Time to abandon the debased language of ‘affordability’?

One of the many powerful contributions to the London Labour Housing Conference on October 25 came from Madeleine Davis of the Peabody Ex-Crown Tenants Campaign.

In her speech, she first outlined what happened to the rents of tenants who transferred from the Crown Estate to Peabody Trust in 2011. She then drew some general conclusions about housing costs for people living in ‘intermediate’ housing, and concluded by questioning the current use of the concept of affordability, which has become debased.

The campaign can be followed on Twitter  @norentrises

BY Madeleine Davis

Introduction

I represent a rather specific group of tenants, those whose homes were bought by the Peabody Trust in 2011 from the Crown Estate (the Queen’s property company). We live in around 1200 homes in four different areas of London – Victoria Park (boroughs of Hackney and Tower Hamlets), Millbank (Westminster), Cumberland Market near Regents Park (Camden) and Lee Green in Lewisham.

Peabody bought all four estates for a knockdown price of around £140 million, after a very widely publicised tenant campaign with cross-party political support forced the Crown Estate to drop its asking price from £250m and impose various conditions on the sale.

We were widely thought to have got a good deal. The conditions of sale established protected rent ceilings for existing tenants at 60% of market levels, up to 80% for new tenants, and with a proviso that of every 10 new lets made by Peabody nine of them had to be to keyworkers. Steve Howlett, appearing before the GLA, made a public commitment that he was ‘absolutely committed to keeping these homes affordable and available to the key workers who are so crucial to London’s economy and quality of life’.

However, those of us who represented the tenants warned that any market-linked rent policy would quickly undermine that promise. And so it has proved.

Affordability and our communities: before and after

Let me quickly contrast what we had before the sale was first mooted, with what we have now. Under the Crown Estate (exempt from many of the laws and pressures affecting lesser mortals and indeed housing providers), a sort of benign neglect had prevailed and created something pretty unique. The Crown had run the estates with rents at similar levels to social housing, but with keyworker eligibility conditions attached. Resident turnover was as a result extremely low, in fact a quarter to a third of tenants were rent-act protected. Rent increases for others were at or just above inflation levels.

So what was at stake was housing of a type almost unheard of in the capital by 2010 – enclaves of decent, cheap, long term-rented homes, right in or near the centre of London, where people working in the key public sector jobs that keep the city going – emergency services, the NHS, police, education, transport – could bring up their families and plan a long term future. We had residents who had been in their homes for up to sixty years, families living close to each other, streets where neighbours look out for each other and feel safe. And what is more, this housing was NOT subsidised housing – it made a return for the Crown Estate of around £3m per year.

What we have now is different, and is of broader relevance as a concrete illustration of the nonsense, lies and muddle that that surrounds so-called affordable, sub-market or intermediate rents.

Not long before the decision to sell the Crown Estate had started talking about ceiling rents in relation to ‘market rents’ (they were less than half of those levels, however), and imposing higher annual rent increases. So when Peabody took over, they were able to present a market-linked rent policy as a continuation of that already in force. They immediately did a market valuation. Their plan was to charge 80% for new tenants (in line with the government’s affordable homes framework that also of course controversially extended this into the social rented sector) and to get existing tenants’ rents up as fast as possible to 60% of those levels by imposing increases of 9% per year. This was possible because they defined us as ‘keyworker intermediate’ rather than social housing.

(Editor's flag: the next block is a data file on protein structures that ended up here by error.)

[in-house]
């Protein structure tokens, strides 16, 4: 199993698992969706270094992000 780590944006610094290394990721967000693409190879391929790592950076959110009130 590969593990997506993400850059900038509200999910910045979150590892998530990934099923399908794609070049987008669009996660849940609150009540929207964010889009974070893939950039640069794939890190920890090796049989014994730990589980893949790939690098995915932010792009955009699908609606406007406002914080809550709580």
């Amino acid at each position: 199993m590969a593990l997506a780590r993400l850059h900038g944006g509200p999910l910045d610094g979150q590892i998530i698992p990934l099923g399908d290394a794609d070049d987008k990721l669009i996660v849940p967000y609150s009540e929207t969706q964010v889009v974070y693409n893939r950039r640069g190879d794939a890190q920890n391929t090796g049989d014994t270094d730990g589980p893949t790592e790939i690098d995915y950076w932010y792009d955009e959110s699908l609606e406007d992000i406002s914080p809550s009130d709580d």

This model (as we expected) is not working for anyone. Peabody found it couldn’t let flats to new keyworkers at 80%, and is now advertising them at 65%. Existing tenants have seen their rents rise by 36% in the last four years. Many –including working families – are now leaving their homes either because their rents are simply unmanageable or because they can no longer see any long term future on these estates (if for instance they have a child). We are seeing instances of people in real hardship. It’s not hard to see why, when Peabody is asking rents of £960 a month (£11520 a year) for a 2 bedroom flat in Victoria Park; or £1200 a month (£14,400 a year) for a 1 bed in Millbank. The blindingly obvious problem is the absurdity of the linkage of rents to market levels rather than income levels.

If instead we take a widely accepted definition of housing affordability – that it should account for a third or less of net income – then a single keyworker occupying a studio bedsit in Millbank would need to be earning £34,560 after tax to afford the rent. A family with one child under two occupying a two bedroom flat in Millbank would need to be taking home £52920 to afford the rent. Such a family is also likely to have to pay £14000 a year in childcare costs if both parents work full time.[1] A family with two children occupying a three bedroom house in Victoria Park would need a take home salary of £47268 to afford the rent.

To put this in some context, the average (full time, before tax) starting salary for a qualified teacher in inner London is £27,270, for a new recruit to the police force, £25,500, and for a registered nurse £25,665. [2]

Yet when we raise these issues with Peabody we are blandly told that rents are set at affordable levels, and in one worrying recent letter, that ‘the current rent on these properties is a long way below what it should be’. Complaints about hardship are met with offers of advice on benefit eligibility. And Peabody are also, we understand, trying to renegotiate the terms of sale with the Crown Estate to open up the housing to non-keyworkers, now they are finding that keyworkers can’t afford the keyworker accommodation they are providing.

We have therefore started actively campaigning again, noting the bitter irony of a situation in which a charitable and supposedly philanthropic body whose founding purpose is to ameliorate the condition of the poor and needy in London, is actually forcing people out of their homes and communities. So we would like to ask for the help of Labour members and politicians here today in publicising our campaign against these rent levels and helping us put pressure on Peabody as our landlord.

Lyons and the London housing crisis